As Duncan says, “This flexibility makes the whole thing possible. Remember, I am six time zones to the east of the students.” That flexibility is equally valued by the students. Catogge says, “You learn on your own time and at your own pace.”

Another online advantage for students, Arbilo points out, “is that you have the ability to make connections with everyone in the class. You also have more time to think about what you are going to say. The result is heartfelt, well-written answers and responses.”

Fellow student Figueiredo agrees, “There are times when I wish we could be in class together, but I feel like I’m getting to know people so much better this way. This format makes it so much easier for people to ‘speak’ freely, to obtain assistance and/or feedback and to absorb it and then respond on another day. The online format gives everyone equal opportunity to participate.”

Petryk also notes that the lack of face-to-face interaction has an upside. “Being online concentrates on content, the idea, the question or the message,” he says. “It is communication without preconception and in some ways without prejudice. The focus is on the message and not the messenger.”

Like the professors observe, students say that online courses can require more time and discipline. “You really have to be an active participant,” Arbilo says. “You must set a definite schedule of when you will type responses and when you will turn in assignments. You cannot be a passive learner.”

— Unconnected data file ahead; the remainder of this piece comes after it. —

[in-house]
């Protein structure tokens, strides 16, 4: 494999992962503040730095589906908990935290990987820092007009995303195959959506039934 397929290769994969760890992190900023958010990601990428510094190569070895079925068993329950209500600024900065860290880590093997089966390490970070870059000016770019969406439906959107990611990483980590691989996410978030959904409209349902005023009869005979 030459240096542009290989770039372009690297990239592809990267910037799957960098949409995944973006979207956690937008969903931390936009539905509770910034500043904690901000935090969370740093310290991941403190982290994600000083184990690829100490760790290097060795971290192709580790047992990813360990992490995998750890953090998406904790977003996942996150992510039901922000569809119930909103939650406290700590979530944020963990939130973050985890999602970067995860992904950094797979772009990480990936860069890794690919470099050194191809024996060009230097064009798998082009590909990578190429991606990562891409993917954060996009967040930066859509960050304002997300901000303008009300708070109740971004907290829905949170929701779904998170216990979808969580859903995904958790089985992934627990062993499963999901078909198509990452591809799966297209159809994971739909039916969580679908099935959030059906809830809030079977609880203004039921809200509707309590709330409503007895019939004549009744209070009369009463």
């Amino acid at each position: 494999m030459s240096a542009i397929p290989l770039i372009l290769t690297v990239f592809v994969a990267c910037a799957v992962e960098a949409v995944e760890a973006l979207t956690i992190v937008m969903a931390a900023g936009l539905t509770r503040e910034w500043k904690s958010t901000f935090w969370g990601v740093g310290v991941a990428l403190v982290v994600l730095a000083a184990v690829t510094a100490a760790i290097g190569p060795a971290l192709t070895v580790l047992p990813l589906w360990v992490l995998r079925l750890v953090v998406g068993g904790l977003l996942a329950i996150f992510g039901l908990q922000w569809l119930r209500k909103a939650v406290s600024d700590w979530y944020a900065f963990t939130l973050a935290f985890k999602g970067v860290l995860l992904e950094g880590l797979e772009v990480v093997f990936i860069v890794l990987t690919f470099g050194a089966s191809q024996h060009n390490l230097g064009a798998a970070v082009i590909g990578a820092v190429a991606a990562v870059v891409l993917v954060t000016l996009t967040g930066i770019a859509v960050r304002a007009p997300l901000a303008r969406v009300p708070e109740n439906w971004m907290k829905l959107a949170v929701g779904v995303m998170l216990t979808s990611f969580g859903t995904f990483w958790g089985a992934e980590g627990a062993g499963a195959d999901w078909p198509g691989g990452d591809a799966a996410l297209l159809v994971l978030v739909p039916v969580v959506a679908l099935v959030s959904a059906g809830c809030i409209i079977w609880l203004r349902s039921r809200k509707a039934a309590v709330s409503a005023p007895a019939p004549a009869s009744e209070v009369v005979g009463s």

And both faculty and students are unanimous in praising the value of collaborative learning across oceans and cultures. With the technology, says GVF member Ketkar, “it is possible to create global virtual communities, to create global universities and to facilitate worldwide dialogue.”

Petryk agrees, “The wonder of instant contact and communications with individuals from other parts of the globe opens up many avenues. No matter how we profess to be objective, many of us are exposed to the same regional and national information flows.” He believes the GVF add “dimension and depth and were pivotal in rounding out the curriculum.”

‘A Visionary Program’

While Global Virtual Faculty receive an honorarium (either $500 or 1,000 per course, depending on the level of involvement), they commonly say this worldwide dialogue is what draws them into the program.

GVF member Duncan said he felt from the beginning it “sounded like a visionary program. To have teachers in different continents interact with students in New Jersey seemed like an ideal way to use the Internet in education. I wanted to be part of the project.”

Click here for more information on our global education program.

Calling Fairleigh Dickinson “an exciting academic community,” Chuaqui says part of the proof lies “precisely in its efforts to push forward the inclusion of new technologies in higher education, allowing people from different cultures to share perspectives on issues of global significance.”